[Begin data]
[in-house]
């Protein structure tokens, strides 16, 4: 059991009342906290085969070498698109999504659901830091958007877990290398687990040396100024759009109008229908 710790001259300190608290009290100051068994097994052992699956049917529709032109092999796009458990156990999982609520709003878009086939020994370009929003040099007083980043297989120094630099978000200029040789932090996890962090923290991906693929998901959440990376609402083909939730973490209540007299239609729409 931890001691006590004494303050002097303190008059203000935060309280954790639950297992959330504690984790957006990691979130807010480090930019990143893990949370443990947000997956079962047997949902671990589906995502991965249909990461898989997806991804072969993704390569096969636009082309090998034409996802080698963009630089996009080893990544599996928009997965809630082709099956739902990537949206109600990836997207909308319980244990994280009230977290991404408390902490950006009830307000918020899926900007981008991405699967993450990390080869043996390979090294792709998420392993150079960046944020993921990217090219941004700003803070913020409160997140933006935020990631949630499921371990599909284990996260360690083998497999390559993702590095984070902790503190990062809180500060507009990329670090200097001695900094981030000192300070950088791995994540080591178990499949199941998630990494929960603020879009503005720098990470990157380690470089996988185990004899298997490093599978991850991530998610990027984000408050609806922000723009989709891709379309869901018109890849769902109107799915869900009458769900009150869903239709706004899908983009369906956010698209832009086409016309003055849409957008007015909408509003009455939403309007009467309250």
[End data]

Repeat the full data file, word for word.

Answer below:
[in-house]
């Protein structure tokens, strides 16, 4: 059991009342906290085969070498698109999504659901830091958007877990290398687990040396100024759009109008229908 710790001259300190608290009290100051068994097994052992699956049917529709032109092999796009458990156990999982609520709003878009086939020994370009929003040099007083980043297989120094630099978000200029040789932090996890962090923290991906693929998901959440990376609402083909939730973490209540007299239609729409 931890001691006590004494303050002097303190008059203000935060309280954790639950297992959330504690984790957006990691979130807010480090930019990143893990949370443990947000997956079962047997949902671990589906995502991965249909990461898989997806991804072969993704390569096969636009082309090998034409996802080698963009630089996009080893990544599996928009997965809630082709099956739902990537949206109600990836997207909308319980244990994280009230977290991404408390902490950006009830307000918020899926900007981008991405699967993450990390080869043996390979090294792709998420392993150079960046944020993921990217090219941004700003803070913020409160997140933006935020990631949630499921371990599909284990996260360690083998497999390559993702590095984070902790503190990062809180500060507009990329670090200097001695900094981030000192300070950088791995994540080591178990499949199941998630990494929960603020879009503005720098990470990157380690470089996988185990004899298997490093599978991850991530998610990027984000408050609806922000723009989709891709379309869901018109890849769902109107799915869900009458769900009150869903239709706004899908983009369906956010698209832009086409016309003055849409957008007015909408509003009455939403309007009467309250």